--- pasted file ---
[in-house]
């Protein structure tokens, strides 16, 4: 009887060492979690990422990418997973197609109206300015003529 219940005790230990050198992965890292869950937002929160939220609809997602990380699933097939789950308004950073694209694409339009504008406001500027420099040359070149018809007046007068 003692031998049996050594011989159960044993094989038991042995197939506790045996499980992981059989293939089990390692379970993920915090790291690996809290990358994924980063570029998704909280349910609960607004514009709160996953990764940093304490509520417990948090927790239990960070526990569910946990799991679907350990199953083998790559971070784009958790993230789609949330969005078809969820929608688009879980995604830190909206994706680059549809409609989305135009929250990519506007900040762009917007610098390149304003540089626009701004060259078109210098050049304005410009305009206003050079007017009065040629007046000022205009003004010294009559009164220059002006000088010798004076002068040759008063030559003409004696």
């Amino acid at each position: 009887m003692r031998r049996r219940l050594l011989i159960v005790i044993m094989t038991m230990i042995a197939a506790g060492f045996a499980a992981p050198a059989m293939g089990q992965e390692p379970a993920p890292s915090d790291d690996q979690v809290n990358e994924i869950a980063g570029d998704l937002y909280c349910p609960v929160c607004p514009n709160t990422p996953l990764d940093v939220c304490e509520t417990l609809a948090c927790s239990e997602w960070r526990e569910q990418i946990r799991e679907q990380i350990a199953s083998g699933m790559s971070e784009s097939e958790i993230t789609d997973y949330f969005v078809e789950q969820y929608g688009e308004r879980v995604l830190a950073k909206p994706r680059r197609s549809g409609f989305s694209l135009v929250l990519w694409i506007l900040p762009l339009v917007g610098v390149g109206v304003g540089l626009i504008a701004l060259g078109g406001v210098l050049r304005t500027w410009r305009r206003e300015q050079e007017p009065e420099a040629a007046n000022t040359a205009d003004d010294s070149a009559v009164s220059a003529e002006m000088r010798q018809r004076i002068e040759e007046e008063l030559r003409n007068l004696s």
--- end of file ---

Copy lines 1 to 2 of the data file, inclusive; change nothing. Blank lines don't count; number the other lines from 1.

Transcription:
[in-house]
């Protein structure tokens, strides 16, 4: 009887060492979690990422990418997973197609109206300015003529 219940005790230990050198992965890292869950937002929160939220609809997602990380699933097939789950308004950073694209694409339009504008406001500027420099040359070149018809007046007068 003692031998049996050594011989159960044993094989038991042995197939506790045996499980992981059989293939089990390692379970993920915090790291690996809290990358994924980063570029998704909280349910609960607004514009709160996953990764940093304490509520417990948090927790239990960070526990569910946990799991679907350990199953083998790559971070784009958790993230789609949330969005078809969820929608688009879980995604830190909206994706680059549809409609989305135009929250990519506007900040762009917007610098390149304003540089626009701004060259078109210098050049304005410009305009206003050079007017009065040629007046000022205009003004010294009559009164220059002006000088010798004076002068040759008063030559003409004696």